In a series of letters to TRAINING AND DEVELOPMENT JOURNAL, a number of training professionals offered their views.  For instance, Paul Rondina of Digital Equipment wrote, "I see the training industry being used to proselytize New Age religion under the deceptive marketing of increased productivity, self-actualization and self- improvement.  As trainers, we must sound the alarm to this covert missionary work."  Doug Groothius, himself an expert on the New Age movement offered, "Some practices ... induce a trance-like state wherein one's critical faculties are suspended.  Effective businesses need sharpened minds, not dulled ones."  Lea Deo of St. Lukes Hospital of Kansas City wrote "spiritual encounters should not be disguised as training."  Carolyn Sorensen Balling of Amex Life Assurance offered, "For a company to concentrate on developing the 'inner selves' of their employees for the sake of higher performance seems manipulative".  Kevin Garvey, a consultant predicted "an array of unprecedented lawsuits" and urged that "no corporation should blithely incur this penalty."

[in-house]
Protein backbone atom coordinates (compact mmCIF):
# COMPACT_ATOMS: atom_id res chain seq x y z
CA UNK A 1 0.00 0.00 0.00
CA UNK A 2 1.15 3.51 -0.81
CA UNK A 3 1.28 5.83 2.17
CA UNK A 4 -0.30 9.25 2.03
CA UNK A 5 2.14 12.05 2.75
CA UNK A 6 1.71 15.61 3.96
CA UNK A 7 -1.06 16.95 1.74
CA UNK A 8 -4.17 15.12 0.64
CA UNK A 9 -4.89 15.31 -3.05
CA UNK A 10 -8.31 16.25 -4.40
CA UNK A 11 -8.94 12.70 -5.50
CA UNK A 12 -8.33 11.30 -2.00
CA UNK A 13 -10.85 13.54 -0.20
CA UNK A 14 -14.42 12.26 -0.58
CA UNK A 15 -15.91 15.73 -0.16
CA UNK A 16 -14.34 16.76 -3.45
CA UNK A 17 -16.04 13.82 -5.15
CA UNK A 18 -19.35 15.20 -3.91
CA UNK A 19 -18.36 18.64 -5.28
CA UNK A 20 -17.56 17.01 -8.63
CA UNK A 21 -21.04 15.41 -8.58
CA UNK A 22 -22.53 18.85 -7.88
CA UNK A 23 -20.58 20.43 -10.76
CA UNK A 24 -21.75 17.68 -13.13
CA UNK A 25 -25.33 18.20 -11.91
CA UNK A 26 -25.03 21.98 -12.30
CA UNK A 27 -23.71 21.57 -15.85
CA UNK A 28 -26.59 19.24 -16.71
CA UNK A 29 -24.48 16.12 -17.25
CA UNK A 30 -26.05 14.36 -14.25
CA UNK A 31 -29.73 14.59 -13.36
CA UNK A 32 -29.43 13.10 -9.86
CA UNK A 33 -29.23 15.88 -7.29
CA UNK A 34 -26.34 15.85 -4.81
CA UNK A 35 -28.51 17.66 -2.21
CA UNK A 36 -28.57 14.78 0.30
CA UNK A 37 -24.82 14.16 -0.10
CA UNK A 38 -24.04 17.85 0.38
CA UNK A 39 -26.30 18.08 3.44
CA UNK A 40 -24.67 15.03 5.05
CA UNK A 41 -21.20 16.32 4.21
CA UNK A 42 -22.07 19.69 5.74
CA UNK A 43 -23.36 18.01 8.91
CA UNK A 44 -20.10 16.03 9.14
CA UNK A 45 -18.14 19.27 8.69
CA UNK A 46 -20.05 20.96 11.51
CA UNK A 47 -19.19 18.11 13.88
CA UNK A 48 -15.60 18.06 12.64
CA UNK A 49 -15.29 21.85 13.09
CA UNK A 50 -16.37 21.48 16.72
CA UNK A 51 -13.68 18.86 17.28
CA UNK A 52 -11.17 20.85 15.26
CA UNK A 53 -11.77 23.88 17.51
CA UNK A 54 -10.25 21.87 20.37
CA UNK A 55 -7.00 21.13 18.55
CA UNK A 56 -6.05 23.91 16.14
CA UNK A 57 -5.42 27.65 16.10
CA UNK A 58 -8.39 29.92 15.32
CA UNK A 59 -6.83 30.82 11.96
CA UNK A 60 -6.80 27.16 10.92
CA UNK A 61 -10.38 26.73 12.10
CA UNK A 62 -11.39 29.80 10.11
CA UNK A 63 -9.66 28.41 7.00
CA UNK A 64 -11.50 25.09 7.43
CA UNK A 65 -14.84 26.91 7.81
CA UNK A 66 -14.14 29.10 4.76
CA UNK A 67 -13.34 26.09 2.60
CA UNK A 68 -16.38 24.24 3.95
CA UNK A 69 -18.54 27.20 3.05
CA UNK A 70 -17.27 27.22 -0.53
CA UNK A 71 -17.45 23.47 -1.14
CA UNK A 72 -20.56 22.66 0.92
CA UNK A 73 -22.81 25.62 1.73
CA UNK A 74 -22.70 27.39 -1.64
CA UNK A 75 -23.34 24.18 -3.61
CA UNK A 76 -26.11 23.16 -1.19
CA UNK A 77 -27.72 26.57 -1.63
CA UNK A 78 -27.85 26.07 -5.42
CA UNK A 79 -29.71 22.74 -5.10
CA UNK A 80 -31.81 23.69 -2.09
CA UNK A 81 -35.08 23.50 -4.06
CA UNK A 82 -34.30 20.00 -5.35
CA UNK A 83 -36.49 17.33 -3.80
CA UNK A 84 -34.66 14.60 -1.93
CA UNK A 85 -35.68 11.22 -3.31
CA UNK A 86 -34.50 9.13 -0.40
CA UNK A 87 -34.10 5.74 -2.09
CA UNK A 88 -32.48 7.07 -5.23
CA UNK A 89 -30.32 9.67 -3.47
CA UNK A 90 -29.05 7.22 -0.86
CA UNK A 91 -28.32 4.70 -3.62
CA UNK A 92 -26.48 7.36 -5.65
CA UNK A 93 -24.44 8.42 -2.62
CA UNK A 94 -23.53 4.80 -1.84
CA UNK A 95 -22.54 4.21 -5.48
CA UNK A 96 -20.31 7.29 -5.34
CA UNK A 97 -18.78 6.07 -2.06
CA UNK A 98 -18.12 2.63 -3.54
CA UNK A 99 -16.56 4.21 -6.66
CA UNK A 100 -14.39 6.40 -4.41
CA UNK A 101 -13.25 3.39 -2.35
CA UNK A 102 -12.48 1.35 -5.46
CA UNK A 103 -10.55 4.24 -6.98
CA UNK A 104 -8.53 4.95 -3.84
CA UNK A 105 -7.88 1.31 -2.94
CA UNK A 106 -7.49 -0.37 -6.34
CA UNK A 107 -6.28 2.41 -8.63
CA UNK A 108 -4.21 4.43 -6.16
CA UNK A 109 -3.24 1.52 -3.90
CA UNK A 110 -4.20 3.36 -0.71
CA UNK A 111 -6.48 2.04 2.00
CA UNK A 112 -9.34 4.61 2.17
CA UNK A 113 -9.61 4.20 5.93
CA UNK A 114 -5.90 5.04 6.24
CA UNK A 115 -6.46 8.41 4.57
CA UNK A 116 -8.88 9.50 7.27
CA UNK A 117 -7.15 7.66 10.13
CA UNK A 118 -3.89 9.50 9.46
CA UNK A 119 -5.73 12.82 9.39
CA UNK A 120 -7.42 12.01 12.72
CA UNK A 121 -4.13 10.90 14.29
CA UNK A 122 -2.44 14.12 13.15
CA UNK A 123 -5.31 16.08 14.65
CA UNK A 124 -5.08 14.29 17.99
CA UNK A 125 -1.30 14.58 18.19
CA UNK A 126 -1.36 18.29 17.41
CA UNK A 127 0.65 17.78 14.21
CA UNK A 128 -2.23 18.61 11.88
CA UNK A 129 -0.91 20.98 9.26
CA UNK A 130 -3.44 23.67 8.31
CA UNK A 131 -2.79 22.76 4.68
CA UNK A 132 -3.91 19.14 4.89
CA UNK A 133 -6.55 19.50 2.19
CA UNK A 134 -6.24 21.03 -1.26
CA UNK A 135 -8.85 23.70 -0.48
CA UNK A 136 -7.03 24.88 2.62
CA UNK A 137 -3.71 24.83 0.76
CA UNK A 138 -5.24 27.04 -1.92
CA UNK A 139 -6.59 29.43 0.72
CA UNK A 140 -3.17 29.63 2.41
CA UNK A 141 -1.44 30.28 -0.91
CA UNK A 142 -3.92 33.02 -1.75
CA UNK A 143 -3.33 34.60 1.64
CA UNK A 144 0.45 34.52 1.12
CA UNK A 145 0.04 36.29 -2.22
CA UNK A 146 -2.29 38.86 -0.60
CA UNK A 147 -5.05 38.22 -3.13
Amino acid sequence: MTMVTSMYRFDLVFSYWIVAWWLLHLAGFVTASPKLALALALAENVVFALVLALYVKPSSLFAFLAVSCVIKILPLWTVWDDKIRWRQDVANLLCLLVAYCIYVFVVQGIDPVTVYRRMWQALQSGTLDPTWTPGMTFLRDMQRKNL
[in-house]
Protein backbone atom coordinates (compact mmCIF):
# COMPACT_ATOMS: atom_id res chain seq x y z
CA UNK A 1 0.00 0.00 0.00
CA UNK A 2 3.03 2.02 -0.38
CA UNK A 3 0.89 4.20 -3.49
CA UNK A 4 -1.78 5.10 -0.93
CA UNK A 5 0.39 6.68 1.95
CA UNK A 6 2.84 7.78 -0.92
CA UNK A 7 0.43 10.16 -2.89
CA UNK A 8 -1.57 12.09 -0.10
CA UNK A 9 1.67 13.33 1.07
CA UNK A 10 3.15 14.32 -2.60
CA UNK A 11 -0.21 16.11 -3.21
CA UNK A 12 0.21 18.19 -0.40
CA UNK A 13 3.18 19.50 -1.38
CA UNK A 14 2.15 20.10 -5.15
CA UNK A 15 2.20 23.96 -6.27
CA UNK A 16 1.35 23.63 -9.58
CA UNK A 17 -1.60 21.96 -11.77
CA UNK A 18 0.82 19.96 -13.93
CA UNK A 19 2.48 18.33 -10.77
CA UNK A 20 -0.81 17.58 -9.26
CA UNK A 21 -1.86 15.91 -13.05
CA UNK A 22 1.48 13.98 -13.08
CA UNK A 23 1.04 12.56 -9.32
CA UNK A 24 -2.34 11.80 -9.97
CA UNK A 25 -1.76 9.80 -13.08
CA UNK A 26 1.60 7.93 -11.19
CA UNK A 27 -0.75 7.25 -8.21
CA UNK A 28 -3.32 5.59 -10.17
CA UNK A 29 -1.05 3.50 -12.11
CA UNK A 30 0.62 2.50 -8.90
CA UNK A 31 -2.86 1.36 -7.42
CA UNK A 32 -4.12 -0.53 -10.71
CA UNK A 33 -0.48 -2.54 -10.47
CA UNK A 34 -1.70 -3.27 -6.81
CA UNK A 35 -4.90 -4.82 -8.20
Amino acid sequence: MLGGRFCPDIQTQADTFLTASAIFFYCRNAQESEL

But what is this movement that has attracted so much attention?